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Buoyancy: What Goes Up Must Come Down to Density
A hot-air-balloon ride is a magical experience, but it works because of the same principle that makes ice float. Strap in as Groupon explores the basics of buoyancy.
The Greek philosopher Archimedes is famous for coining the term, "Eureka!" in his bathtub when he noticed that the water level rose as he lowered himself in. Among his other revelations, Archimedes discovered the following principle: an object immersed in a fluid experiences an upward force equal to the weight of the liquid it displaces. This concept is known as buoyancy, and it explains why, for example, an ice cube floats in a glass of water. Ice is less dense than water, but it still displaces the same volume of water as its own volume (another Archimedes principle). Thanks to buoyancy, the upward force is equal to the weight of the displaced water, not the ice, and the lighter cube ends up floating.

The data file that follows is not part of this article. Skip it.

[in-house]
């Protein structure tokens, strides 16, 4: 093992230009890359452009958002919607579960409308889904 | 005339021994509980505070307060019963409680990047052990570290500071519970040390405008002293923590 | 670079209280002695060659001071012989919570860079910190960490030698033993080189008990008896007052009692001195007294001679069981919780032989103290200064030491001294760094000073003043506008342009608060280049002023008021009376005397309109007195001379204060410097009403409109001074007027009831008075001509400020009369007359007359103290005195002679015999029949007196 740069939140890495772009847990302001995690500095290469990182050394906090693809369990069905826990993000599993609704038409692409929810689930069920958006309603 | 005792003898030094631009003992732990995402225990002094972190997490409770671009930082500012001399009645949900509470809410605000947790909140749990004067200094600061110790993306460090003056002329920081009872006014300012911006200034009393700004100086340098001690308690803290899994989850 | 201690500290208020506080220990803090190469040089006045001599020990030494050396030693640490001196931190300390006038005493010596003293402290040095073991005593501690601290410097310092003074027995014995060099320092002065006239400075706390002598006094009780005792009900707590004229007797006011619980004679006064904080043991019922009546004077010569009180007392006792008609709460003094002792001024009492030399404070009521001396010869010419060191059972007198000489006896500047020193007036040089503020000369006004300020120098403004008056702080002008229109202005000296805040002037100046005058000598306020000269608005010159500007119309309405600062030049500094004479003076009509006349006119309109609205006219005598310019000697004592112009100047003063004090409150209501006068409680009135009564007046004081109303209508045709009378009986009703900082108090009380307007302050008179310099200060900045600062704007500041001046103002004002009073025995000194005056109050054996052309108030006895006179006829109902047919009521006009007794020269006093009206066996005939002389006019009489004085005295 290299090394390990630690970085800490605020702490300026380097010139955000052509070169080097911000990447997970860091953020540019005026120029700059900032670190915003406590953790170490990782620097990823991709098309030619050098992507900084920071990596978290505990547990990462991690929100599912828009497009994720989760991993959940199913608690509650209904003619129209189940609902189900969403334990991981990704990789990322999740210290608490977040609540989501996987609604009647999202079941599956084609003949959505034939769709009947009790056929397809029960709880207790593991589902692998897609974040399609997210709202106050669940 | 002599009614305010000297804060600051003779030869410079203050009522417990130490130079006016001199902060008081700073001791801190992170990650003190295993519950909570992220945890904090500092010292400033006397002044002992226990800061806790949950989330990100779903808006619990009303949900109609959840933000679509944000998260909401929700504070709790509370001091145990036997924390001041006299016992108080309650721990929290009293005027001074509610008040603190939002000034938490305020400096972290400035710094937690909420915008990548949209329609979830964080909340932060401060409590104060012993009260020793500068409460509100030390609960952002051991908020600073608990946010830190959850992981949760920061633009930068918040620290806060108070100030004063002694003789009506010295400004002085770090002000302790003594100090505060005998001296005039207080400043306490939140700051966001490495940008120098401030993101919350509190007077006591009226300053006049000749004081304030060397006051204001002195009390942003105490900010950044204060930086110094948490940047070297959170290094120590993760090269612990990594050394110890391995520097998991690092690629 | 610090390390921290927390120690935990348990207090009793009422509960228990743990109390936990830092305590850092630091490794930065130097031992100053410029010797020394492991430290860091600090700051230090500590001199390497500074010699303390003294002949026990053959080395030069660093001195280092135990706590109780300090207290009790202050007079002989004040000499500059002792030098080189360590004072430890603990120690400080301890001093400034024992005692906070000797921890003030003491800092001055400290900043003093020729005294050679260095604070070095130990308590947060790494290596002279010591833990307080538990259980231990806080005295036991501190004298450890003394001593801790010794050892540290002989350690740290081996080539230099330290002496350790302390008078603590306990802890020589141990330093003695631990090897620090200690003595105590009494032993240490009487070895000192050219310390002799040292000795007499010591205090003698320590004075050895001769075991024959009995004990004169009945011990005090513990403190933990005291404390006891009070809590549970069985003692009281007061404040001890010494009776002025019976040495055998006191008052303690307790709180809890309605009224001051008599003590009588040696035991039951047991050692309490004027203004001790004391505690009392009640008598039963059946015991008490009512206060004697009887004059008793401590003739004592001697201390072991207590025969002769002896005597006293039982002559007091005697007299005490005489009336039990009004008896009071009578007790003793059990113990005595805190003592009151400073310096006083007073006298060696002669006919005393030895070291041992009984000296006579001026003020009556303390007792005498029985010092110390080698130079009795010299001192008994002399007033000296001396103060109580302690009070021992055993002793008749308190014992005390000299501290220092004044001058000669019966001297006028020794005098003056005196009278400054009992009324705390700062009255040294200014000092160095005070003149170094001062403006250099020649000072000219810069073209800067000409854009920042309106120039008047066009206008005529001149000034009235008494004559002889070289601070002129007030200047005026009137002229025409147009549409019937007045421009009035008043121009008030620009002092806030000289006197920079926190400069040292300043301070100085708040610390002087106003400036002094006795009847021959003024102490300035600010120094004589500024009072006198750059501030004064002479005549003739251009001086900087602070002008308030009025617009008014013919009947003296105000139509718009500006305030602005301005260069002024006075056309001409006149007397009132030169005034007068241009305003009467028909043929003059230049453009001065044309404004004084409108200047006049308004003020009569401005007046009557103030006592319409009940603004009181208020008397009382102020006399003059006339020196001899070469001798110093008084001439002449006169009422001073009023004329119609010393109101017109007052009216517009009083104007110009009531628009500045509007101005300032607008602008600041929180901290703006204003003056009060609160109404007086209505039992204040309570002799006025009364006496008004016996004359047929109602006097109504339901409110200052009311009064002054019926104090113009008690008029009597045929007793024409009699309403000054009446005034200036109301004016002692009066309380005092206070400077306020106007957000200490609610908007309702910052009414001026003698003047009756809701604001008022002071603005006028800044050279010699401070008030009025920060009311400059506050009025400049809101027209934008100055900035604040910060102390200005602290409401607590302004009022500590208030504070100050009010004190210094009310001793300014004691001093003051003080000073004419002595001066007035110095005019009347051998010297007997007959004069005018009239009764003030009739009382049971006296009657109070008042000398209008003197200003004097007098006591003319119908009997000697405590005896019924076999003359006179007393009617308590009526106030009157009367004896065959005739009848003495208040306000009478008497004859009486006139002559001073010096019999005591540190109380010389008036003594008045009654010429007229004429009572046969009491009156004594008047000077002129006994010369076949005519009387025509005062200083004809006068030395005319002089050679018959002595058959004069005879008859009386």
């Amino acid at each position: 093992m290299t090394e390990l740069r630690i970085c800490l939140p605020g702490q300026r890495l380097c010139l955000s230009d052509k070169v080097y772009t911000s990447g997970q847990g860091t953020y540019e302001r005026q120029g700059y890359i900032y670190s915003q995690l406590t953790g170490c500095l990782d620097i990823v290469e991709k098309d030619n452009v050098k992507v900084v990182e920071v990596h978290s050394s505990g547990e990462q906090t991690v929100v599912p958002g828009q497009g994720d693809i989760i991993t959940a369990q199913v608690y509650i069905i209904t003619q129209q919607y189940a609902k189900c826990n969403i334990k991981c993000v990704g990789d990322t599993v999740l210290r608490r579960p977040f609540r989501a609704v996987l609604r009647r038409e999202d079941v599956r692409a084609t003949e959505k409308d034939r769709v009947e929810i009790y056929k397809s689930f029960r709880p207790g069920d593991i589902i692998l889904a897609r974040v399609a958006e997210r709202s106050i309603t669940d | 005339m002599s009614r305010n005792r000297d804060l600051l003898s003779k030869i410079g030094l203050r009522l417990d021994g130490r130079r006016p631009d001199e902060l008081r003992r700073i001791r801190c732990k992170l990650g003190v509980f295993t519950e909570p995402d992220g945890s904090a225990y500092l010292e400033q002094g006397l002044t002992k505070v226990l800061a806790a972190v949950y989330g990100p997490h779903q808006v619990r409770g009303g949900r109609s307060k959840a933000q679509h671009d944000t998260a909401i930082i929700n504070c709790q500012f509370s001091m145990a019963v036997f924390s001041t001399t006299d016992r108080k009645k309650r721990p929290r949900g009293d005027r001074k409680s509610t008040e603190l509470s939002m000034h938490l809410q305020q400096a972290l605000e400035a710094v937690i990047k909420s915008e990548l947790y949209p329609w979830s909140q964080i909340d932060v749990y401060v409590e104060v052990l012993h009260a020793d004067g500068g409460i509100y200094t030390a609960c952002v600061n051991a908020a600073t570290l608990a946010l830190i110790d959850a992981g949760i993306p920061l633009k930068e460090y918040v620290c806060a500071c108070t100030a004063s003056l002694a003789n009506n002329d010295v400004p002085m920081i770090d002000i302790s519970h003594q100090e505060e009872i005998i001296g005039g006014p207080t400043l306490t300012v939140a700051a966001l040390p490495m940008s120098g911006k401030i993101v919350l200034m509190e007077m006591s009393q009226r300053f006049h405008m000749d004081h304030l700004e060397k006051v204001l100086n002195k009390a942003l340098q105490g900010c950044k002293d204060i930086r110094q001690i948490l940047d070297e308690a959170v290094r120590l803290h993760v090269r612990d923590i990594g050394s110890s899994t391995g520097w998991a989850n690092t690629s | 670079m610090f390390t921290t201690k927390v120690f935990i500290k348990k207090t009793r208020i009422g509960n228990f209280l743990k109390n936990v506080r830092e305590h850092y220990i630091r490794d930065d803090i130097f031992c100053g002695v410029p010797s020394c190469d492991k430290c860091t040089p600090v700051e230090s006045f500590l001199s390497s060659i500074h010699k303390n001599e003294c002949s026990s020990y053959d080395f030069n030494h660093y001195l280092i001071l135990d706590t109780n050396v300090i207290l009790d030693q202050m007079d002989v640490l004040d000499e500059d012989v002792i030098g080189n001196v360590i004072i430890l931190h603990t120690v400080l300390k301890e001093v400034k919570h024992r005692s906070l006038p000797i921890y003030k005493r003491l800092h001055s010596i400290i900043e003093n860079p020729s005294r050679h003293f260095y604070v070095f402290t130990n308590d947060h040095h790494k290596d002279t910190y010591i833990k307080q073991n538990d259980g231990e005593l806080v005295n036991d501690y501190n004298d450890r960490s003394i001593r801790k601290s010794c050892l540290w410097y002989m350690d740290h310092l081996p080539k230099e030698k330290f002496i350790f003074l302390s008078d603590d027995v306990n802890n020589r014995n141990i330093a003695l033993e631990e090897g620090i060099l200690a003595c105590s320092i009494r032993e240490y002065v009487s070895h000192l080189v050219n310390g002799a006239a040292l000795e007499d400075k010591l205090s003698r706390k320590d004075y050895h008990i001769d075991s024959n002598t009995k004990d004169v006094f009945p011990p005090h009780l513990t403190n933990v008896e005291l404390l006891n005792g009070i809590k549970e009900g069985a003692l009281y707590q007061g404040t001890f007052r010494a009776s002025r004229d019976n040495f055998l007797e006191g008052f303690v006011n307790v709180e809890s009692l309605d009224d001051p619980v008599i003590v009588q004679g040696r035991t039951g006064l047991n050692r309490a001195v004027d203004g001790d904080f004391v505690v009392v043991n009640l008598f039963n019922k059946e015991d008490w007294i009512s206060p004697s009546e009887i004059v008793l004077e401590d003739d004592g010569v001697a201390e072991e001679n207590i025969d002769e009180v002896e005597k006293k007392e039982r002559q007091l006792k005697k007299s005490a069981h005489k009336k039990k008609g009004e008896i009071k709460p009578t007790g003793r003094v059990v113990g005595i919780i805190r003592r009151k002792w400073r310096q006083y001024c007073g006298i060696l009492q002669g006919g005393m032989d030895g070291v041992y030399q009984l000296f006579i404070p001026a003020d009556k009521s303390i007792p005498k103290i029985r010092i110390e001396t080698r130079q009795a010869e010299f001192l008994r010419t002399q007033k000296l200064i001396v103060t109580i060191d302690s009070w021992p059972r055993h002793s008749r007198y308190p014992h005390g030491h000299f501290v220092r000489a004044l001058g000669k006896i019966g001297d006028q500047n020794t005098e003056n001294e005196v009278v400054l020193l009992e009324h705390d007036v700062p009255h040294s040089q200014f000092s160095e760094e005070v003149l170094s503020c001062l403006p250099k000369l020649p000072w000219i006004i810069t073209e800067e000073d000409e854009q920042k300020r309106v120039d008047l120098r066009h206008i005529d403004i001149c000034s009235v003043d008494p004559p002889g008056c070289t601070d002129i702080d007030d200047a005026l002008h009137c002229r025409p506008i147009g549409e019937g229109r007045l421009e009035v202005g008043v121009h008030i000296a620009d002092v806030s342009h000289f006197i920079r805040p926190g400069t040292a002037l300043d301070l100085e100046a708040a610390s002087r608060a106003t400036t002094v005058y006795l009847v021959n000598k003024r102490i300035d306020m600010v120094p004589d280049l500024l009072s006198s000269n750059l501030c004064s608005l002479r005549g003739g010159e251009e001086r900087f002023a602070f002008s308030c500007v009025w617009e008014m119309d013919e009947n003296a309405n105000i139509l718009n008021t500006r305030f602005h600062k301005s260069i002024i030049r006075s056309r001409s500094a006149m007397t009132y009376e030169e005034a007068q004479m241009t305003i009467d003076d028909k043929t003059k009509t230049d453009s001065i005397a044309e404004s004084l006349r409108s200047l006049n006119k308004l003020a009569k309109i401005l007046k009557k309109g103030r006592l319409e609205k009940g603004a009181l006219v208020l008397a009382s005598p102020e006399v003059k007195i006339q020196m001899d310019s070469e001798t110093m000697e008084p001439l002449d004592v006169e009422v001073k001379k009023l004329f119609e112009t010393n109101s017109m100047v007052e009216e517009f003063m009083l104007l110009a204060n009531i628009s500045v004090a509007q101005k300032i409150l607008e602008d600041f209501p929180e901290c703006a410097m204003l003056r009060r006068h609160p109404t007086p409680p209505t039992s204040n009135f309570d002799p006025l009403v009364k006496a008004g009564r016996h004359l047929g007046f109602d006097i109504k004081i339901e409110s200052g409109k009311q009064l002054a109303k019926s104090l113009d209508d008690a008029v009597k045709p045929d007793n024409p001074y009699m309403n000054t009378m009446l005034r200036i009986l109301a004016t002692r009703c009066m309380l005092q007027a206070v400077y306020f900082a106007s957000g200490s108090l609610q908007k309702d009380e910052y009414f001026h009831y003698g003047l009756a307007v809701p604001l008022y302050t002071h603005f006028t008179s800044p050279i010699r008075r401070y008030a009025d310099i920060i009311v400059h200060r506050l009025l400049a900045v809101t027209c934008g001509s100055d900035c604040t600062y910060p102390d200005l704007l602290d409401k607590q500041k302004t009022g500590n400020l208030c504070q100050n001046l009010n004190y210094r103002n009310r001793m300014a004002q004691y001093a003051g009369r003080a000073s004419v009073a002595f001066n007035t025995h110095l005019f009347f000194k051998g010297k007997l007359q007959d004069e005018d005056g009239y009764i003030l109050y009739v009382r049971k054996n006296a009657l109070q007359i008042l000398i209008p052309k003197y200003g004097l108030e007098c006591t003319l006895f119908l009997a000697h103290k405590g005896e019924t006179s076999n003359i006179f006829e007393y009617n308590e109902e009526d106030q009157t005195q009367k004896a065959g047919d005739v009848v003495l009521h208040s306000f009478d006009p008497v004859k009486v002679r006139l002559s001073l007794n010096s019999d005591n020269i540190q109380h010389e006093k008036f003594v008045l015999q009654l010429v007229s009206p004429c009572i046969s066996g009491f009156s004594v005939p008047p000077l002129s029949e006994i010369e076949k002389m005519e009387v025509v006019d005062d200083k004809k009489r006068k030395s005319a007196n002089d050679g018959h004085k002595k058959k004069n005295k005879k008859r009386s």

The same principle explains why a massive hot-air balloon floats as effortlessly as an astronaut evading his chores. As the air inside the balloon is heated, it expands and becomes less dense—each cubic foot of 300-degree air, for instance, weighs about half an ounce less than the same volume of colder air. According to Archimedes, the object (balloon) immersed in a gas (the sky) experiences an upward force equal to the weight of the gas it displaces (the outside air). So as long as the lift generated by the hot air is greater than the balloon, its basket, and its passengers combined, it lifts off into the sky. To bring the vessel back to earth, the pilot simply lets the hot air escape through a vent, increasing the density of the air inside and tipping buoyancy's scales back toward gravity.